Want to Put on a Festival? Think Again

Want to Put on a Festival? Think Again

The Inside Scoop on Producing a Festival

Like any business, putting on a festival requires a plan. The plan (aka Event Bible) needs to take into account a number of factors to ensure success: location, demographic, entertainment, food, drinks, sponsors, and other intangibles. Even then, success isn’t guaranteed. You can do everything right and still fail. In New Orleans, you have to contend with the weather where it rains on average 108 days a year, or nearly one third of the time.

BUKU Fest hit all the right notes with its event bible.

Back in the early-to-mid 2000s, the local calendar started filling up with free festivals every weekend, celebrating everything from oysters and Louisiana seafood to po-boys and even sushi. Most of them had the same formula: admission was free, entertainment was top notch, and the food celebrated the best local restaurants and catering companies in town.

The way these festivals made their money was through sponsorships, vendor fees and alcohol sales. But as more and more festivals came on line, the sponsorships started dwindling and the vendors became harder to find. With already razor-thin margins, the majority of the income came from beer and alcohol sales, which was entirely dependent on the weather. One major storm could wipe out an entire weekend leaving the festival producers with a ton of risk on the table.

Of the aforementioned festivals, only the Po-Boy fest survived into the 2020s, only to be wiped out the past two years due to Covid-19. Not only do festivals need to contend with constantly changing pandemic mandates, the rising costs of everything from paper supplies to labor, has made profitability even harder to come by.

In 2017, four new festivals joined the already crowded field of local events. New Orleans Bourbon Fest which celebrates all things bourbon with tastings, seminars, and spirit dinners; the Top Taco competition featuring forty restaurants dishing out gourmet tacos and cocktails; Fried Chicken Fest, which quickly became the National Fried Chicken Festival; and Beignet Fest, a family-friendly festival in City Park celebrating beignets, both sweet and savory.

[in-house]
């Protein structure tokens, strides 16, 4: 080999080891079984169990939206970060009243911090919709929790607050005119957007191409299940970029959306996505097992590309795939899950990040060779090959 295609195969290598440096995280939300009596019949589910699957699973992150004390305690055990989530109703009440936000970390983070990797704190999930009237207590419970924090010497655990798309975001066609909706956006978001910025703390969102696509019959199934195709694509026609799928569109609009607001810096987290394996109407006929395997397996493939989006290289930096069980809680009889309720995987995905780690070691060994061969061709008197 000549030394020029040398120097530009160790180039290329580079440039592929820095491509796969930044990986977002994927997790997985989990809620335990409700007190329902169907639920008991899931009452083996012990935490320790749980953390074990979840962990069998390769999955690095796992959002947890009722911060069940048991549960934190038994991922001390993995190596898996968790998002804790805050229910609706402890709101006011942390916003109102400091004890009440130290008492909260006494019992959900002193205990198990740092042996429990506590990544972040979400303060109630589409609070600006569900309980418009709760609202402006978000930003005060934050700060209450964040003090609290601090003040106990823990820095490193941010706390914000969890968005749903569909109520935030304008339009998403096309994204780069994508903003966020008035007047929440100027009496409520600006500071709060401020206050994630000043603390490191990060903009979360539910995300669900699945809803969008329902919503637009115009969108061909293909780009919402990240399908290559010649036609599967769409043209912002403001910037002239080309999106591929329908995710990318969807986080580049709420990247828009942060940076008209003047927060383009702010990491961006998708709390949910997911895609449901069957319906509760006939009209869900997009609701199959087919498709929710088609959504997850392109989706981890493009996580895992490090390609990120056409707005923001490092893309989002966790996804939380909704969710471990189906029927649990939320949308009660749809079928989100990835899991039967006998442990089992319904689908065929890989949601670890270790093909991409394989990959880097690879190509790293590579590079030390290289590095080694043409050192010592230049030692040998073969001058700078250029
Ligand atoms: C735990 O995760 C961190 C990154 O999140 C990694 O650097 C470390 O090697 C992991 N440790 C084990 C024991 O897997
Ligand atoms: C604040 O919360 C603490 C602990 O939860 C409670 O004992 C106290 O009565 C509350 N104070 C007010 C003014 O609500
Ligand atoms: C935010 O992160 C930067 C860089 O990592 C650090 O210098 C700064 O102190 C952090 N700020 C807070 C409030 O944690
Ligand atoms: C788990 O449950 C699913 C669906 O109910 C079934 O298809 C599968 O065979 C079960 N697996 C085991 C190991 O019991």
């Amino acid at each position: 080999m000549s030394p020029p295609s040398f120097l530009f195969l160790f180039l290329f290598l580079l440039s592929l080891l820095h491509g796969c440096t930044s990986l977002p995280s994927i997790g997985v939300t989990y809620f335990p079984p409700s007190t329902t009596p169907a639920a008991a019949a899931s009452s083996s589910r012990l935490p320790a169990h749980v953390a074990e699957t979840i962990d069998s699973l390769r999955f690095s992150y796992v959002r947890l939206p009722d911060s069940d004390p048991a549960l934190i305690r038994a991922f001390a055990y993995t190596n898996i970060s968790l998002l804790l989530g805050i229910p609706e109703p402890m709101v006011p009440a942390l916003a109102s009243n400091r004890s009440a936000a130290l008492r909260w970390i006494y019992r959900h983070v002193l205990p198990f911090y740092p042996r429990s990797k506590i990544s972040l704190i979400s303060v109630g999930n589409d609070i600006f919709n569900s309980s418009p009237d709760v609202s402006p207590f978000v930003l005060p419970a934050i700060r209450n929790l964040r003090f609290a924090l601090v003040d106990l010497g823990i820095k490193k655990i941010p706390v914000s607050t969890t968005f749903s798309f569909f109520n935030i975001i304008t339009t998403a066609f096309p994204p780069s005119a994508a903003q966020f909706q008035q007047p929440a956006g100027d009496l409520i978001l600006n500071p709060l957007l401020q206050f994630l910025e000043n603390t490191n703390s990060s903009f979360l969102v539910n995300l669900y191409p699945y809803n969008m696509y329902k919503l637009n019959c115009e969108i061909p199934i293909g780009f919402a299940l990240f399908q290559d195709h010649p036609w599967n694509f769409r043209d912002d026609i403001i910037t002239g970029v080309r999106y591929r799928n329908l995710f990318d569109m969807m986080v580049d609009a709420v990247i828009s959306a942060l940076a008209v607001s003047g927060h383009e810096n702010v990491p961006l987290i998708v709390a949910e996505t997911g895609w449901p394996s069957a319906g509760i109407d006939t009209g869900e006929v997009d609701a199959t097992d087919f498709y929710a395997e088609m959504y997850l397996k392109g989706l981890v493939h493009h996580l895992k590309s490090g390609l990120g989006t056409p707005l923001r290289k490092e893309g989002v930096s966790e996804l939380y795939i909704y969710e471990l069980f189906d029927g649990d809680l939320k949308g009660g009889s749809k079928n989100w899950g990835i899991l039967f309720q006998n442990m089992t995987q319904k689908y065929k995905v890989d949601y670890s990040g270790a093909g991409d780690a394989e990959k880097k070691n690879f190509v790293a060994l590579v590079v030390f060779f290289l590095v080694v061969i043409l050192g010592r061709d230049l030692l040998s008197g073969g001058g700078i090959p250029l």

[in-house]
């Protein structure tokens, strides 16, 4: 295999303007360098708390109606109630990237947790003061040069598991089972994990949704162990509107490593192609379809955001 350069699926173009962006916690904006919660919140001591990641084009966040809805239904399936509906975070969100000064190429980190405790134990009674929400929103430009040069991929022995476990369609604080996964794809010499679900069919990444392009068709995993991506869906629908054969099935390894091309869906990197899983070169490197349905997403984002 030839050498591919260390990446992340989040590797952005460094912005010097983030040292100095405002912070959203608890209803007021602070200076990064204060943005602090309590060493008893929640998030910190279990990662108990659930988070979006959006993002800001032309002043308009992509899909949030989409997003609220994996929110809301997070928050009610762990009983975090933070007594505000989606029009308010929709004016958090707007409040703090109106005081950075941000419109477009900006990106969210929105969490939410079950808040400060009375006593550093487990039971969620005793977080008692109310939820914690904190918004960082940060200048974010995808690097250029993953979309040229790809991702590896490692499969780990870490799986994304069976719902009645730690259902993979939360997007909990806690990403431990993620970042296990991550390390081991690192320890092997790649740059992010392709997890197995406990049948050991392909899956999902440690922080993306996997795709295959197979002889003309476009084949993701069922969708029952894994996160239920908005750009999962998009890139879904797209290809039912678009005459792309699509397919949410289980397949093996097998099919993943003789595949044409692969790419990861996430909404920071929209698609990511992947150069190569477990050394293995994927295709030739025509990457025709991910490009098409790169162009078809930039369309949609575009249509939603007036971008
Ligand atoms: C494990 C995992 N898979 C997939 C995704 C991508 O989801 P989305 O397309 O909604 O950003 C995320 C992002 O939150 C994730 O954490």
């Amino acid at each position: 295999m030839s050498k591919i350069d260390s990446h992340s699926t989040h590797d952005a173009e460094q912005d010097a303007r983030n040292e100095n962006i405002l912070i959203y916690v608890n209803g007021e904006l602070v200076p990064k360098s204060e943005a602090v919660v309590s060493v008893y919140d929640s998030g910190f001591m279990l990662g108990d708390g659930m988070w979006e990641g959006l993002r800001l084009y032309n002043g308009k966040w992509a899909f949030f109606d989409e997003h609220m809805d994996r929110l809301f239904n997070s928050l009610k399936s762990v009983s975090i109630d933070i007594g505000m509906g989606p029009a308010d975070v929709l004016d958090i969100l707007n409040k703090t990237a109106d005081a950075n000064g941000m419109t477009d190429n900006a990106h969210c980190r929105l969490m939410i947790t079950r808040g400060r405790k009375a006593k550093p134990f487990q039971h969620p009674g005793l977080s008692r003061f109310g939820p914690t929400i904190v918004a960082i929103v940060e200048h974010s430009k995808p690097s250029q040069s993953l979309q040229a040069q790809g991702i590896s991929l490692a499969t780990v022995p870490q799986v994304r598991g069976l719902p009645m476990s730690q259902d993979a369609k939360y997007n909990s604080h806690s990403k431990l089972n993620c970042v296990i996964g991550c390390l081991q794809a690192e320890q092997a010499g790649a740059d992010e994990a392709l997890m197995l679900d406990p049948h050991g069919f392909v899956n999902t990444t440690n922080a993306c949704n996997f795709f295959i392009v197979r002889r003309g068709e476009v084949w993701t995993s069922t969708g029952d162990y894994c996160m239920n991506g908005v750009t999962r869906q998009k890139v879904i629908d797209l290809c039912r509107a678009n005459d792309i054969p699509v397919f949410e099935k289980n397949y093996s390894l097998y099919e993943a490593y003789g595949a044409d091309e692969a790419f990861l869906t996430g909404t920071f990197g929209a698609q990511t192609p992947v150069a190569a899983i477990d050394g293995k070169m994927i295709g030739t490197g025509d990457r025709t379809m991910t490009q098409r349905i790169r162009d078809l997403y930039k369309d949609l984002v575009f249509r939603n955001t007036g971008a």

Espiritu bartenders mixing drinks at Top Taco 2021

All four festivals had immediate success. But like any business, it takes years to build a brand and sometimes even longer to turn a profit. Once groomed with a large audience, the festivals try to outdo themselves each year. More events, more activations, more expenses.

In 2019, Top Taco founders added additional seminars and parties to their signature event, dubbing it Agave Week. While successful from a sponsor standpoint, the event was a financial disaster due to high room fees at the Ace Hotel and the room block not filling up. On top of that, four days before Top Taco, festival organizers were faced with a devastating dilemma. Thursday’s forecast called for a bomb storm with 100% chance of rain and 25-35mph winds.

Judges taste tequila at Agave Week at the Ace Hotel

Facing the major expense of setting up the festival only to have it cancelled three days later, Top Taco was postponed to a later date. New Orleans weather can be unpredictable so when it didn’t rain on Thursday, fans of the event- especially those traveling from out of town- were left angry and upset. The goodwill that Top Taco gained in their first two years disappeared over night. The social media rebuke was quick and intense, forcing the event producers to issue over five hundred refunds.

If you’re wondering what happened to the people behind the event, let’s just say that the event producer’s mental health took a beating. Without the help of family and friends, Top Taco would have been canceled forever.